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Wednesday, 17 December 2014

Generation X and Marketing

Generation X is largely forgotten by marketers. Sure, we are a small group.

After all, it's why we're being pinpointed as a generation: those being born during the plummeting of the birth rate between approx. 1960 and 1979.  There are almost 4 times more Baby Boomers or Millennials. Targeting Generation X might be less profitable.
 
But there's something else: we X'ers are quite difficult to tune into. Almost only another X'er can. For who else shares our collective schizophrenic experience and taste?
 
On one hand we are the first generation to grow up in very good and stable economic times. On the other hand our childhood and adolescence was one of 'waiting for the bomb': the permanent, strange and tense atmosphere of the Cold War.  It has turned us into Punks AND Yups. You could call us slightly anarchistic Wall Street sharks with a conscience.
 
Just how many artists do we have in our ranks?  Basically everybody who organised a note or dance step in the 1980s. Sometimes it seemed that half of our classroom went on to become fashion designer, hat designer, choreographer, photographer or movie director. Courtesy of the booming economy: "Is that a safe profession"? was not that important a question.
 
For first of all, the economy was - and would obviously always remain - great. And secondly no day went by without a mention of a nuclear war so we could better fulfil our potential before tea time.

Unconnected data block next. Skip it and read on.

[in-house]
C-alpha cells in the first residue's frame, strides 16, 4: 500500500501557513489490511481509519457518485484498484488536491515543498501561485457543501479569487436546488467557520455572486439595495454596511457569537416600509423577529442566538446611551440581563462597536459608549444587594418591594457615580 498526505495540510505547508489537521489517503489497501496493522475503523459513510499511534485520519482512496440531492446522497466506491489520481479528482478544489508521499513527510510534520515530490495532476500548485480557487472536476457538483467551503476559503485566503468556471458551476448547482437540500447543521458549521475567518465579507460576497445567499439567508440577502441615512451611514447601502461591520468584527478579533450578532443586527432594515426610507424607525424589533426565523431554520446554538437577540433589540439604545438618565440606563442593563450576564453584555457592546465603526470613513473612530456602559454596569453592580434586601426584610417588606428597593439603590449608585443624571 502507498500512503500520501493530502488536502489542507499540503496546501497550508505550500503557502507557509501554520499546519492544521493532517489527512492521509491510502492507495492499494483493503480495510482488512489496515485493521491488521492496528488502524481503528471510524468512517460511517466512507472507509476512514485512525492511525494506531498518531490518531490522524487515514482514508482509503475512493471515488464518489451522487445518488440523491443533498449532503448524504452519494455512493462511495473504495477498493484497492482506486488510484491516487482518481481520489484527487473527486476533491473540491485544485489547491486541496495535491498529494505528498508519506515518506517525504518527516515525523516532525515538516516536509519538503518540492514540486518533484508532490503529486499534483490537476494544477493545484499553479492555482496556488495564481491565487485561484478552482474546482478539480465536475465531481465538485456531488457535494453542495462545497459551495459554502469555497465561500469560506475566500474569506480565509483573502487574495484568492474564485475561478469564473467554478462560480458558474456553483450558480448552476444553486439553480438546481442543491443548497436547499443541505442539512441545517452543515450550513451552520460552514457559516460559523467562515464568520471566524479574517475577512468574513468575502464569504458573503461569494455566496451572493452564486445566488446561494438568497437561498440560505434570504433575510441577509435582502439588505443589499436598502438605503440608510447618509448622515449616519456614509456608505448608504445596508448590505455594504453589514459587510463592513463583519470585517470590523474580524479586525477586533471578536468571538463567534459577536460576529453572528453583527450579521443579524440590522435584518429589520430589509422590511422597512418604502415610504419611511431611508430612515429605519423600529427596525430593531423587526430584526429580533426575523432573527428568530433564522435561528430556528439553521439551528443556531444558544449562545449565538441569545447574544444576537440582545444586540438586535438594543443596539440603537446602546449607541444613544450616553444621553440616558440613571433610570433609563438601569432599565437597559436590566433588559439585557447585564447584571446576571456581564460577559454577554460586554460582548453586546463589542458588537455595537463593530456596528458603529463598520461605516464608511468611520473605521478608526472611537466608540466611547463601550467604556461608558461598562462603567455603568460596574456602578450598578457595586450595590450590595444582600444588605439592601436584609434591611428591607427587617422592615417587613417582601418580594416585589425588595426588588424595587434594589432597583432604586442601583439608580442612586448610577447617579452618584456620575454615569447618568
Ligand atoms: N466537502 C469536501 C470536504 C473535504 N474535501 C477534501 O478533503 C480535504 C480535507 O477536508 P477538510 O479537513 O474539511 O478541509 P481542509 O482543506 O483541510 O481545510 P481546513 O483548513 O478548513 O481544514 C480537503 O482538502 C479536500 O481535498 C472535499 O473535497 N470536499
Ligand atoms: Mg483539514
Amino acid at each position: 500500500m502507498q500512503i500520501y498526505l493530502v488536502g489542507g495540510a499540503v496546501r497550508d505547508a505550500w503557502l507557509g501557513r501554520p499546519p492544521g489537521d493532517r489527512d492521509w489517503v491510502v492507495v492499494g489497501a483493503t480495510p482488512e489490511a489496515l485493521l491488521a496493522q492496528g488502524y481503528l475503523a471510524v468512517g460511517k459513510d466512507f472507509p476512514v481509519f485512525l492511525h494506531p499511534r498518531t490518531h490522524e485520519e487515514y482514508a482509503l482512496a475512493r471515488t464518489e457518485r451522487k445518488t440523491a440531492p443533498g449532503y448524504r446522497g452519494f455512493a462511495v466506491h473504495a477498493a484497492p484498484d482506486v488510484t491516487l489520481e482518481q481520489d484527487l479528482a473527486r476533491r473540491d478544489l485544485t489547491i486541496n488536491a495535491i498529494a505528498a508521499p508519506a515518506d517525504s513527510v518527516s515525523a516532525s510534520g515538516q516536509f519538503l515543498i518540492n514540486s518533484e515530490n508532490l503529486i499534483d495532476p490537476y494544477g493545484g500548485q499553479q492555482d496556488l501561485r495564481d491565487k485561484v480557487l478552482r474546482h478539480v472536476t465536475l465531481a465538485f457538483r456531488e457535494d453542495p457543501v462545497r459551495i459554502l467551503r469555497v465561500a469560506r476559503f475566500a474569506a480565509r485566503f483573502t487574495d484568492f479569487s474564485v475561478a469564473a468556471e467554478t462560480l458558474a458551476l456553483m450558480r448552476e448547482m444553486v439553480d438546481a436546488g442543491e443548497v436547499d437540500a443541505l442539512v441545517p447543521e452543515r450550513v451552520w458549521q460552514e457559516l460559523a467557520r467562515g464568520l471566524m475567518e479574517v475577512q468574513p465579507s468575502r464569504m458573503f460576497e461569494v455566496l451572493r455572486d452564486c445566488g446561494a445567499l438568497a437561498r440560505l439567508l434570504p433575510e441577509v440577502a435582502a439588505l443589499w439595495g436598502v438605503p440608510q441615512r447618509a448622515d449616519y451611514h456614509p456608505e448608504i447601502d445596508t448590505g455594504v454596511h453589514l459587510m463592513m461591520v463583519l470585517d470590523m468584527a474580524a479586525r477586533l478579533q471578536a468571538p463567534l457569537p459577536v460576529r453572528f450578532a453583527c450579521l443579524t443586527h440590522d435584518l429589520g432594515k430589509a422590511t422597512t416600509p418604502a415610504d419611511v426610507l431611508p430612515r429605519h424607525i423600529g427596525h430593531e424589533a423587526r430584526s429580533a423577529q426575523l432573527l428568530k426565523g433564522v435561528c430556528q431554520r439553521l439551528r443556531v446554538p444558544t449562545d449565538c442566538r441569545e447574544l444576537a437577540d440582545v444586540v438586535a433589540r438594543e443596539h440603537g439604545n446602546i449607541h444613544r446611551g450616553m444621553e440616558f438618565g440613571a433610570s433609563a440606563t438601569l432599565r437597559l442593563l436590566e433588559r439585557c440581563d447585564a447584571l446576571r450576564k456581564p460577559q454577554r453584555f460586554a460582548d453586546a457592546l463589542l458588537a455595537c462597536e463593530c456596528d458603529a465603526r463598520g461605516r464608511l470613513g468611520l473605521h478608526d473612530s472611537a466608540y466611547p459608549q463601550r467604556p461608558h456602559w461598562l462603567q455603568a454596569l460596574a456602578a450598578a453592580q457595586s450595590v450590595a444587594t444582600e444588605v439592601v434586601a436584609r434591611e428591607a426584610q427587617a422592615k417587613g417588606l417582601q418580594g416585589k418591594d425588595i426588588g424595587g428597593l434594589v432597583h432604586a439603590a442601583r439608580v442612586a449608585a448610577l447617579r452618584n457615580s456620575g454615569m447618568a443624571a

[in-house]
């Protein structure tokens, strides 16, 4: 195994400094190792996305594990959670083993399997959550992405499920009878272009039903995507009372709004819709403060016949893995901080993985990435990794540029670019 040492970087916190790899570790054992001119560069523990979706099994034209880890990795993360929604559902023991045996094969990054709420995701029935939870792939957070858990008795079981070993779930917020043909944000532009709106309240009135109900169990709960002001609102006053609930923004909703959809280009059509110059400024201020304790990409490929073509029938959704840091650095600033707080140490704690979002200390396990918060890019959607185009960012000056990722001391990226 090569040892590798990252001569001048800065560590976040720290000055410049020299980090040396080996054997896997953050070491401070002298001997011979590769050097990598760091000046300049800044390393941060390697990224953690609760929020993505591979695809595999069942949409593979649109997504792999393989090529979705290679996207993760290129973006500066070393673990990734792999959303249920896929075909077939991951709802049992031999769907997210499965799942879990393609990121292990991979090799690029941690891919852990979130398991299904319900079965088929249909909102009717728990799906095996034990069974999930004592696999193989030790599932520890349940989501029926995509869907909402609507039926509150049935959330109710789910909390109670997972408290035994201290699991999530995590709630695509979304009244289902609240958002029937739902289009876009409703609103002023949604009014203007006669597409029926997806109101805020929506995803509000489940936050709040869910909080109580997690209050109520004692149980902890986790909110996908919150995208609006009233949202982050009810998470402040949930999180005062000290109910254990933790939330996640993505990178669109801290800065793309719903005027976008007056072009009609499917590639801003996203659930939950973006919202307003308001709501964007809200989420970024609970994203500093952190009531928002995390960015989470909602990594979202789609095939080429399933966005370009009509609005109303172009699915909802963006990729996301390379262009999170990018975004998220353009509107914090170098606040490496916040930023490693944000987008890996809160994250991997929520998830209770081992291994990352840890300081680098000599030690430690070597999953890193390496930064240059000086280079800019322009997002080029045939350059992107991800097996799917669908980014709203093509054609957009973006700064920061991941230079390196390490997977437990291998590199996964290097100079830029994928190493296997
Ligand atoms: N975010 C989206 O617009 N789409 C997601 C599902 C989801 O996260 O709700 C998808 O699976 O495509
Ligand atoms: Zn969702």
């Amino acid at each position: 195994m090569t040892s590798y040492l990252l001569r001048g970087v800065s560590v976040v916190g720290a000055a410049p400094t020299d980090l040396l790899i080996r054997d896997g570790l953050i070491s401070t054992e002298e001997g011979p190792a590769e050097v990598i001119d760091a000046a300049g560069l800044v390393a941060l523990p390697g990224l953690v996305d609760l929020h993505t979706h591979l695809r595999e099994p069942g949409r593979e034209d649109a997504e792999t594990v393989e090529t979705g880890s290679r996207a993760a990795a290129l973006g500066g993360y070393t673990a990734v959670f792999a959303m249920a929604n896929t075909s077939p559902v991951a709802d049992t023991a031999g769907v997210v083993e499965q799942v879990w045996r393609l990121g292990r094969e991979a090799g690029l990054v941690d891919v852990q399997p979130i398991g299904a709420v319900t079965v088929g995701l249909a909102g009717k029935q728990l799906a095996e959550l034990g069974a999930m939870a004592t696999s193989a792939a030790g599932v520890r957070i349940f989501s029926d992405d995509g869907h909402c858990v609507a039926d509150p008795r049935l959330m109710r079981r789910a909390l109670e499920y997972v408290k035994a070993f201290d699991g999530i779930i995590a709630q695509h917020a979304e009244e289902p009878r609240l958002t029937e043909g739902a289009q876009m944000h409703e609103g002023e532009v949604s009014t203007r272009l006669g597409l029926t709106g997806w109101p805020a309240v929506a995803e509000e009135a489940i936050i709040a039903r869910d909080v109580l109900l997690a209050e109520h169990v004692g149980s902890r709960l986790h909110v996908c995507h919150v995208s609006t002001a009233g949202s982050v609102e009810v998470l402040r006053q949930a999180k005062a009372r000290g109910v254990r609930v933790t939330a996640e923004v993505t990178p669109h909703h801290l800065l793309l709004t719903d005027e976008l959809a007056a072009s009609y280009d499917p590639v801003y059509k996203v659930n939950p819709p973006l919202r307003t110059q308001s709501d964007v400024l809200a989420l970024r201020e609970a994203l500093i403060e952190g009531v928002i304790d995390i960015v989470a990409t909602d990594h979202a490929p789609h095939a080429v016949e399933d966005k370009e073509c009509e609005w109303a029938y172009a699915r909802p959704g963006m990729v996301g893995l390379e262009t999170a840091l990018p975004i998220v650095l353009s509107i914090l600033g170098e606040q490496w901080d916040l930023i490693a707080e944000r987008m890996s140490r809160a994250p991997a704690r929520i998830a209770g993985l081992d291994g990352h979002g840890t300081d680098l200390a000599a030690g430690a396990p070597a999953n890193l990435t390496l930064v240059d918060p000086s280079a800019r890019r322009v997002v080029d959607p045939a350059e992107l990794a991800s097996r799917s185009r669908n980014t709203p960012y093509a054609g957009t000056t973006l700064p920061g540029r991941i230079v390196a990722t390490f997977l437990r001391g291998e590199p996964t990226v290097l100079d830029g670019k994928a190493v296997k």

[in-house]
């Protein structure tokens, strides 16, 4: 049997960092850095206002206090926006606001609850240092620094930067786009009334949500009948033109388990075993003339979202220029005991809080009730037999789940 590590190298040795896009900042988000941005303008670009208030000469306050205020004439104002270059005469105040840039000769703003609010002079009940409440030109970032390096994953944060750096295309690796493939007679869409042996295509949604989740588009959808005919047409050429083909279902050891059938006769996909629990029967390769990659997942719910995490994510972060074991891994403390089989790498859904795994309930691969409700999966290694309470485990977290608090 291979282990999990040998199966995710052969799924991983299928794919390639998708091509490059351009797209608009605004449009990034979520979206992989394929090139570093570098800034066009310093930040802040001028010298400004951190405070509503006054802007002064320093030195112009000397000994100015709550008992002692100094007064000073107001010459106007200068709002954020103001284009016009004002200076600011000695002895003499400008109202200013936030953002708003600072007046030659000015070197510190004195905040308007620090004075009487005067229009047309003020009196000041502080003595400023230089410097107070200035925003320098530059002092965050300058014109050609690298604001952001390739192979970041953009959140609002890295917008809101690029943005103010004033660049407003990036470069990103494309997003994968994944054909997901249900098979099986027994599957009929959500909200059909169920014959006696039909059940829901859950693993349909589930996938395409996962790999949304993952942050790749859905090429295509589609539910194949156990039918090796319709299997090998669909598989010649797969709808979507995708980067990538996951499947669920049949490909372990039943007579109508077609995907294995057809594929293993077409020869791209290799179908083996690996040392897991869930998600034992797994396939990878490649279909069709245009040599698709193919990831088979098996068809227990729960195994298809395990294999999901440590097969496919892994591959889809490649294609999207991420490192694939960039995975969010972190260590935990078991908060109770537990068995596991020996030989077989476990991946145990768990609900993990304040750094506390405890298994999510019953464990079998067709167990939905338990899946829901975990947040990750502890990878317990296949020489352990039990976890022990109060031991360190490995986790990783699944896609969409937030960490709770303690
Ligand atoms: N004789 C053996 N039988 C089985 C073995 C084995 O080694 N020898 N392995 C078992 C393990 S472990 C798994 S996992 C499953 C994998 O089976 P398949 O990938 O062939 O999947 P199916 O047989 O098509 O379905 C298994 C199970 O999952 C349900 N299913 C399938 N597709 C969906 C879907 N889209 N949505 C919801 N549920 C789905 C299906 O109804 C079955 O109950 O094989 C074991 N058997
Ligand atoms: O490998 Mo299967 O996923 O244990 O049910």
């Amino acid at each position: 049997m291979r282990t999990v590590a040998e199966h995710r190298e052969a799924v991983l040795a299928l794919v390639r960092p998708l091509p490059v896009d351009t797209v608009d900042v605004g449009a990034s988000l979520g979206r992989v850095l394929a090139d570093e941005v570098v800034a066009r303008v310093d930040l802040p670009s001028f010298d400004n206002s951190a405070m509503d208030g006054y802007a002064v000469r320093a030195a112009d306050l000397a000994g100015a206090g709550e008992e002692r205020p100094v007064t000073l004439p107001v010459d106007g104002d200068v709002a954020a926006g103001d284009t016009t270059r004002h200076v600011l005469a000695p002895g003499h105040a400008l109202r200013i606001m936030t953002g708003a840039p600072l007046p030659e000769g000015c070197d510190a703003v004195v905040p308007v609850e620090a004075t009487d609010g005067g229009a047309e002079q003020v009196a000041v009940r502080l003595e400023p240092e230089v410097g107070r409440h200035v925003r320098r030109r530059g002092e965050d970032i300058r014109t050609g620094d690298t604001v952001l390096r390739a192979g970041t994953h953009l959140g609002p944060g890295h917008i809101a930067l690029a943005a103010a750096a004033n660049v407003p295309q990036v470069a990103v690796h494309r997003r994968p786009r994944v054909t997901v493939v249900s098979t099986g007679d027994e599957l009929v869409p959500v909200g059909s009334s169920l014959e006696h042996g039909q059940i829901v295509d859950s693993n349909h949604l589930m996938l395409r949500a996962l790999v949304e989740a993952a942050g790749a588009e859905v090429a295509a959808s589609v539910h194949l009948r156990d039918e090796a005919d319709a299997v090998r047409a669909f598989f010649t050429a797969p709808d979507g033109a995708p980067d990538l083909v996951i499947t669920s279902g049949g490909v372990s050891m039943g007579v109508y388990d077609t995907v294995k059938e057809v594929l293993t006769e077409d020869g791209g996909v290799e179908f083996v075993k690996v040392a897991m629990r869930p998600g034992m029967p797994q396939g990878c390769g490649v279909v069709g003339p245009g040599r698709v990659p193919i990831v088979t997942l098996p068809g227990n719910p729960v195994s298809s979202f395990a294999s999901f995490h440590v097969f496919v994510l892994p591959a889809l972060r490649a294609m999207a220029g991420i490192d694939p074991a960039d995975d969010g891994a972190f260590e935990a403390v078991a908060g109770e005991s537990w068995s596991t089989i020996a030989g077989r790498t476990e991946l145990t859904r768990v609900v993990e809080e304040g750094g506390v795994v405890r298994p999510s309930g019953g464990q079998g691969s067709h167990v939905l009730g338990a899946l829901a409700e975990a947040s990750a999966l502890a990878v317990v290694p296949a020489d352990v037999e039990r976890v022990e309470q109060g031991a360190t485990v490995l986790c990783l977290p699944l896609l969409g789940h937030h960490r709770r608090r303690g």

'No Future' as well as 'Always look on the bright side of life'.
 
It was that sense of danger, of futility, of seizing the day - and the melancholy - that made these artists good. And caused the cultural boom that was so much like today's technological one.
 
Minimalistic music, repetitive music, Punk, New Wave, Rap, Hip hop, Synthpop, Electro, Techno, House, New Beat... and that was just the music. All born out of a friction between comfort and pending doom, leaning more towards one or the other.
 
Do you spot a very classy and expensive store - with a subversive undertone? For sure the owner is an X'er. A wildly anarchistic online platform wrapped up in gloss? X. The group that is most critical at times of purchases but spends most on charity? X.
 
So, mister marketer, how do you target that? Unlike the Baby Boomers, you don't have the choice whether you want to speak to the progressives (hippies) or the conservatives. Generation X is both, at the very same moment.
 
Entrepeneurs with a heart, hearts with a capitalistic tic, anti-establishment politicians, housewives who read Nietzsche, Presidents with a Che Guevara T-shirt, CEO's of Apple coming out as gay or founders of Google having as motto: 'Don't be evil'.
 
So, marketer, good luck with that. Targeting Generation X means having a crack in your message. Your product must be glossy but not perfect (oh, god, we can't stand perfection, we grew up with the gently crackling LP, that wonderful black disc we had been saving for for so long, until we could finally and carefully lay it down on the felt and let the first note crush the lily in our soul - no instant gratification please!).
 
We need that crack. It's our womb. Our collective bell jar. Always hoping that the Russians love their children too.
 
Ben
 
 
 

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